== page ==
Learning how to fly

I realize that my last post was about baby birds and that this one will be, too. It’s just that time of year. Everywhere I go, I see and hear birds and their babies. It’s quite sweet. This morning, during a walk around the pond at the John Heinz National Wildlife Refuge, I was treated to sightings (and sounds) of a dozen or more types of bird, from robins, swallows, and wrens to red-winged blackbirds, mourning doves, and cardinals. Add a few great blue herons, several dozen turtles of various species, two groundhogs, and a wild turkey and I’d call it an active morning, indeed.

One thing that I love about spring and summer is the opportunity to bear witness to the natural world in a period of intense action: turtles mating, birds nesting, fish jumping in the stream, frogs returning to the pond, grasses regaining their bright green hue, leaves unfolding into immense grandeur…and me in the middle of it all, just observing. It does my spirit SO good to be a part of it in some small way.

Last evening, in the tranquility of the graveyard at my church and during a gentle rain, I was blessed to see an adult robin teaching a young one how to fly. The pair caught my eye because their movements were distinctly different: the adult, with her recognizable pattern of plumage, was graceful as she lifted off from a tree branch, flapped her wings a few times, and coasted to an easy stop on a gravestone. The young one, whose charcoal gray downy feathers made him look plump, almost appeared to get a running start before jumping, flapping his wings awkwardly and frantically as he descended towards the ground before finally figuring it out and rising up again to come to a screeching halt next to the adult on the stone. It made me laugh out loud.

I continued to watch with awe and wonder: this time, the adult bird chirped and next thing I knew the young one was flying from the gravestone to another tree branch — without her lead and taking a slightly longer journey this time. He continued to get the hang of it, taking ever longer trips from object to object, while the adult robin followed him either with her eyes, or occasionally flying to wherever he landed.

My mind immediately wandered to the times in my life when I had to learn how to “fly” — whether learning how to forgive myself, using a new tool in my recovery from Binge-Eating Disorder, gaining assertiveness skills, or practicing spiritual awareness. Like learning to fly, each of these things were developed over time, and required the guidance and support of someone more experienced, be it a parent, a friend, a counselor, or a pastor. It struck me as important to note that the young robin wasn’t alone on his brief journeys. He may have felt like he was — the adult was not always flying with him — but he was being watched and if he had fallen, the adult would have done whatever she could to encourage him to get back up.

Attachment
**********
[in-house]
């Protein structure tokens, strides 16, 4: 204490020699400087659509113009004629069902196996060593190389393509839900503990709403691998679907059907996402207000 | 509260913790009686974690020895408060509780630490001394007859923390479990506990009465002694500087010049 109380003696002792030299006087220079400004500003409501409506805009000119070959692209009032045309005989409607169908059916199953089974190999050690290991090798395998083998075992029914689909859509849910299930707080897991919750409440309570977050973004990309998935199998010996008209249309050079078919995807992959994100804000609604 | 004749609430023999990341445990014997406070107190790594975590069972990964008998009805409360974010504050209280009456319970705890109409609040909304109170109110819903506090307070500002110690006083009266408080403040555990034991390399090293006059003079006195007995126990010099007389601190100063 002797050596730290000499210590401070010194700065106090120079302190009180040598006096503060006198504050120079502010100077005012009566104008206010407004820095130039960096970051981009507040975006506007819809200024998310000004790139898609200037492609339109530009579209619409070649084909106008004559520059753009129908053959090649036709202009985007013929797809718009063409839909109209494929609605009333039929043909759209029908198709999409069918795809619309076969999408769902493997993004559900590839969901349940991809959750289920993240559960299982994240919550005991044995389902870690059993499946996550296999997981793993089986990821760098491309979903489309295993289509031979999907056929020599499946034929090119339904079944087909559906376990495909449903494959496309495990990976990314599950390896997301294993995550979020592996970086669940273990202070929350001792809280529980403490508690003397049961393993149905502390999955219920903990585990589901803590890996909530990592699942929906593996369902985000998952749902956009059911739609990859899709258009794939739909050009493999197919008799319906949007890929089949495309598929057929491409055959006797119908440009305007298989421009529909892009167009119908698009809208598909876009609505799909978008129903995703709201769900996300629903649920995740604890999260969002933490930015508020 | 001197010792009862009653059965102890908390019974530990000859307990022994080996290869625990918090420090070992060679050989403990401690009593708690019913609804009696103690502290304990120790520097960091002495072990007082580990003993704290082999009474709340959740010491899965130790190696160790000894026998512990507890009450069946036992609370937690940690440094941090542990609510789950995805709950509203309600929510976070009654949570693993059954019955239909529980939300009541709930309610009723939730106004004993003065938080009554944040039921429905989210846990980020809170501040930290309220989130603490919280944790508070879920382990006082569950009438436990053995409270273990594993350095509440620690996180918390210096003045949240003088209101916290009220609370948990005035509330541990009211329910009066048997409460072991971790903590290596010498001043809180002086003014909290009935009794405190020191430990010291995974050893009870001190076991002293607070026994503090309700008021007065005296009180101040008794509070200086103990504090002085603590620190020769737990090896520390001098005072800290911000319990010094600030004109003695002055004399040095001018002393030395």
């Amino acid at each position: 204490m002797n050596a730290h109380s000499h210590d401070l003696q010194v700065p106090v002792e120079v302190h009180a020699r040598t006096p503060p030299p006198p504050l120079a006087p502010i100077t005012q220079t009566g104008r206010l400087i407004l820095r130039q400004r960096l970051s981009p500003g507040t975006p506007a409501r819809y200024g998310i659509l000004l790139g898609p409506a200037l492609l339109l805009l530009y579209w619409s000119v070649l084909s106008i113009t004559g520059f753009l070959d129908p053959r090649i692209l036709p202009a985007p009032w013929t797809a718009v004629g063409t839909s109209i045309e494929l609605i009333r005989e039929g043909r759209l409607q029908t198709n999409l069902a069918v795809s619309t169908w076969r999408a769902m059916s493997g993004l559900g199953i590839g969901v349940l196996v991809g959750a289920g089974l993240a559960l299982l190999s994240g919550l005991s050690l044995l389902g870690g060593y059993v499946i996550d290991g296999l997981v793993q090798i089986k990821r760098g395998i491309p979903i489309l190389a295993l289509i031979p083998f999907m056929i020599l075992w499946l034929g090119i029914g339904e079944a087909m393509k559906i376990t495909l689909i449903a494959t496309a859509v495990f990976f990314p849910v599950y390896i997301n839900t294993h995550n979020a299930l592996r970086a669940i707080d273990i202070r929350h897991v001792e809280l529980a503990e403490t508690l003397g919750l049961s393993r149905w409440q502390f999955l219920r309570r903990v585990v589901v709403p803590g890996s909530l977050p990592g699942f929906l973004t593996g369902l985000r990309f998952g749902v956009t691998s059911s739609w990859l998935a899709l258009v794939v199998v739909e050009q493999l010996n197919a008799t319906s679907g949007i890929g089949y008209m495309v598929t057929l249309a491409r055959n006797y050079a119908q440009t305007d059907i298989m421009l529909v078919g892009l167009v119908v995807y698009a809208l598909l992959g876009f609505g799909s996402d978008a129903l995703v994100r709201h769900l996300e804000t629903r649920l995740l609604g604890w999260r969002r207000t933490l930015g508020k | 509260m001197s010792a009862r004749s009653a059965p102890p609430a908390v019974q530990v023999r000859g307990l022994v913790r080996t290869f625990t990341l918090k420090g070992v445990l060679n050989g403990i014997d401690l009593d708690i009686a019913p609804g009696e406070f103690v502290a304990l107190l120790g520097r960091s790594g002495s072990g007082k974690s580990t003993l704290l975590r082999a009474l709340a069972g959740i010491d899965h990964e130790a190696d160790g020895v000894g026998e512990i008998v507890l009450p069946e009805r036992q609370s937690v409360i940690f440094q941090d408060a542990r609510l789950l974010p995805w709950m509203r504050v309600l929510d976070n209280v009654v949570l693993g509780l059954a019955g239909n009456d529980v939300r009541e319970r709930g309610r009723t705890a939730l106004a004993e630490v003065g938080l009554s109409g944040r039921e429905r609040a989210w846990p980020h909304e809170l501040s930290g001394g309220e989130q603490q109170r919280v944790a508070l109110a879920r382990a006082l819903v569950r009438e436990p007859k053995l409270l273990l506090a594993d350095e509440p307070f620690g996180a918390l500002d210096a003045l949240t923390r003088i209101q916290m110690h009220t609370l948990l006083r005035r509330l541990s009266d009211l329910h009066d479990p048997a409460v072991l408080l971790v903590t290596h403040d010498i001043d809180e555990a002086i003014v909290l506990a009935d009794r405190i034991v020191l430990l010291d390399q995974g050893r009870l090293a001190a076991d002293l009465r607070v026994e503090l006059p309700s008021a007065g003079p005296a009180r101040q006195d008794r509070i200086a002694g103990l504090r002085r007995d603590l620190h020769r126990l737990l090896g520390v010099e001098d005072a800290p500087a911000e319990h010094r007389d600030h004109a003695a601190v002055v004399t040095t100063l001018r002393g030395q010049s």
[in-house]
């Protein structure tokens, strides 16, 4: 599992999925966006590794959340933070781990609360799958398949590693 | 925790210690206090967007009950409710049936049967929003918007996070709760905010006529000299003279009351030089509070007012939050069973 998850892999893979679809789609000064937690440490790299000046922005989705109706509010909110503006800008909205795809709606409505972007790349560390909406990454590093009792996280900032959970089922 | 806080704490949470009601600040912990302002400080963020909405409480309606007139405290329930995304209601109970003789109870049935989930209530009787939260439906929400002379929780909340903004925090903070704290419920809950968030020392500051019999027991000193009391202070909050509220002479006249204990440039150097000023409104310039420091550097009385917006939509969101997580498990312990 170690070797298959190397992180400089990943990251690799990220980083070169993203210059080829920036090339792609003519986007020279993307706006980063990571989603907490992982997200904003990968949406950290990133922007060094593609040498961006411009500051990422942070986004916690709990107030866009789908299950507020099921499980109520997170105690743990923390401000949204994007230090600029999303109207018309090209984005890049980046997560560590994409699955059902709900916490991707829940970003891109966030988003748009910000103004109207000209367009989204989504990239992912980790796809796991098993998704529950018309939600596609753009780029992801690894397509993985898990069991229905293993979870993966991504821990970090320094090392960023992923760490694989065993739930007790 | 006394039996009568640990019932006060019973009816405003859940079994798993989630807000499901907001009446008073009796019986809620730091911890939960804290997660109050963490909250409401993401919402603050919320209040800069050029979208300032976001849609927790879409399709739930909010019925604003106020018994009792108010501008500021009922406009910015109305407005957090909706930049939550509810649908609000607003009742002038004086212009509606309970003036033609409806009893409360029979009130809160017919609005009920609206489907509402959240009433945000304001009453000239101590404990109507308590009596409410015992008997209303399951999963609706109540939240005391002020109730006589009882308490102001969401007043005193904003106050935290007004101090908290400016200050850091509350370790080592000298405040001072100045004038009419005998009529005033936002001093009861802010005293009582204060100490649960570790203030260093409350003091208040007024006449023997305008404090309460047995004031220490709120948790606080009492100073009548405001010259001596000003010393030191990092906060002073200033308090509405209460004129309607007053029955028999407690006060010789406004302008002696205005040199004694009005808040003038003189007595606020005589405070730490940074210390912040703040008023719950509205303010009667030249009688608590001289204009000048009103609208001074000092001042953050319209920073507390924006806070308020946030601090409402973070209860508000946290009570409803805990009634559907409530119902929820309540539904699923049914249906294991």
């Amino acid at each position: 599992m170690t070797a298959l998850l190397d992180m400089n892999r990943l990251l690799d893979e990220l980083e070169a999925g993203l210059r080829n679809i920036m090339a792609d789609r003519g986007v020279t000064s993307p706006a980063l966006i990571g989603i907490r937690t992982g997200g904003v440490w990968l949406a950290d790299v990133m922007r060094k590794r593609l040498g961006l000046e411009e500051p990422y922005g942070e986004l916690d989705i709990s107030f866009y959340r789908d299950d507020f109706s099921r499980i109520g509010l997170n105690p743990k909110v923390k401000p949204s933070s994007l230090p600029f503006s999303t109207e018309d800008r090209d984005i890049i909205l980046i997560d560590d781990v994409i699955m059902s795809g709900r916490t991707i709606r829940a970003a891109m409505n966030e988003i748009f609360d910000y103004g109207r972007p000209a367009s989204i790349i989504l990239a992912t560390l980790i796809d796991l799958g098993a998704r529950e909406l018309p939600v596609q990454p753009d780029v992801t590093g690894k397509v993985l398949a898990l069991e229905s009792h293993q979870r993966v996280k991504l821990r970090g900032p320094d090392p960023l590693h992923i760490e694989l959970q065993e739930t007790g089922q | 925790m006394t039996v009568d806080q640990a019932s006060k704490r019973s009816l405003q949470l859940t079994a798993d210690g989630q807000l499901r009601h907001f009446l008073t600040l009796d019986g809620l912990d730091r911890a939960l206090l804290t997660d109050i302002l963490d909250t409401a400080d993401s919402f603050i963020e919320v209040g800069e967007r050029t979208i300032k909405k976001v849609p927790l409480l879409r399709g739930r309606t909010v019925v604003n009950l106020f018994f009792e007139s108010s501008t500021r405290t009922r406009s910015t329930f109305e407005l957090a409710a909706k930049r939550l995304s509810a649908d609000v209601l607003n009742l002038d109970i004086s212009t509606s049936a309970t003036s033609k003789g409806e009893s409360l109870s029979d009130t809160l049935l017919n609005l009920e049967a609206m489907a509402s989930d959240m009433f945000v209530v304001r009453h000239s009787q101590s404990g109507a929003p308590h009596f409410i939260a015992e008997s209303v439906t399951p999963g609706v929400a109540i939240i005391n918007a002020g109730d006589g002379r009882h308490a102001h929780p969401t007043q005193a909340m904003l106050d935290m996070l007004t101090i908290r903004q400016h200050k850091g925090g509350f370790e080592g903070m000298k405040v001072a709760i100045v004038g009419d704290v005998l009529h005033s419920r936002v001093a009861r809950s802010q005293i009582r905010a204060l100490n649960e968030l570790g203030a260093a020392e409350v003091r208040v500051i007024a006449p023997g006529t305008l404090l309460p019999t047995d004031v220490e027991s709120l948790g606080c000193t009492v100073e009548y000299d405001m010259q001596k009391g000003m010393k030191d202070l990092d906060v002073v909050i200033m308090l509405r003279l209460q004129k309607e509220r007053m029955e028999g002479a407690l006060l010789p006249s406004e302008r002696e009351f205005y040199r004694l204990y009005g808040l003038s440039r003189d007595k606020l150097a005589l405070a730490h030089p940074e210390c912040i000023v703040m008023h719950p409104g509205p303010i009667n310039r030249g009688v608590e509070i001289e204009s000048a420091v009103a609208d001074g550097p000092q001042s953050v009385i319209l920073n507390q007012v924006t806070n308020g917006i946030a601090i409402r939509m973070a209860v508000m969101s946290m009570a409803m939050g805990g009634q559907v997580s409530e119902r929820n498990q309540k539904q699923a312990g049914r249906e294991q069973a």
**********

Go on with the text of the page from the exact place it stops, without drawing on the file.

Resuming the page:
Is there a young, as-yet-unnurtured, part of you that needs to learn how to fly? Who could you turn to for support as you increase your courage and take that first leap into the air?

Peace, joy, and health.

–Megan

Advertisements

4 thoughts on “Learning how to fly

  1. Leslie Neshama says:

    Dear Megan: Thank you for this post of your ideas and observations. It is poetic and nuanced, and even painful, but I am so grateful that you have written and shared it. Thanks, Megan.
    The part of me that is poised for flight is my sense of worth. When I am open with my friends and support circle, I often share how deeply worthless I feel at times. Often I can know that I am a good person and that many people love me and care for me, but it is as if I have an anorectic way about feeding myself these feelings. I am starving, the foods of self-respect and love are there, and I often reject that nourishment.
    So there I stand today.
    I am the baby bird.
    ~~My brother and I were abused as children, but my beloved brother, now deceased, grew up to be a pilot, and an air traffic controller. I believe he truly yearned for the freedom of flight, and his work as an ATC, was perhaps a deep seated way of finally, finally controlling the chaos we grew up with.
    Nonetheless, he was a revered air traffic controller, and expert pilot.
    🙂 🙂 I need to fly more.
    Please keep writing, Megan.
    We, each of us, are the wind beneath our wings!
    Peace and love,
    withallmyheart

    • getoutofbedonedayatatime says:

      Dear Leslie, I thank you so much for sharing your thoughts and some of the pain you’ve experienced. It’s amazing to me how we relate to stories…you saw yourself as the baby bird that day and I saw myself as the momma bird. It probably changes from day to day. But metaphors and stories are wonderful ways to tap into our thoughts about ourselves. Thank you for encouraging me to continue to share and read stories.

Leave a Reply

Fill in your details below or click an icon to log in:

WordPress.com Logo

You are commenting using your WordPress.com account. Log Out / Change )

Twitter picture

You are commenting using your Twitter account. Log Out / Change )

Facebook photo

You are commenting using your Facebook account. Log Out / Change )

Google+ photo

You are commenting using your Google+ account. Log Out / Change )

Connecting to %s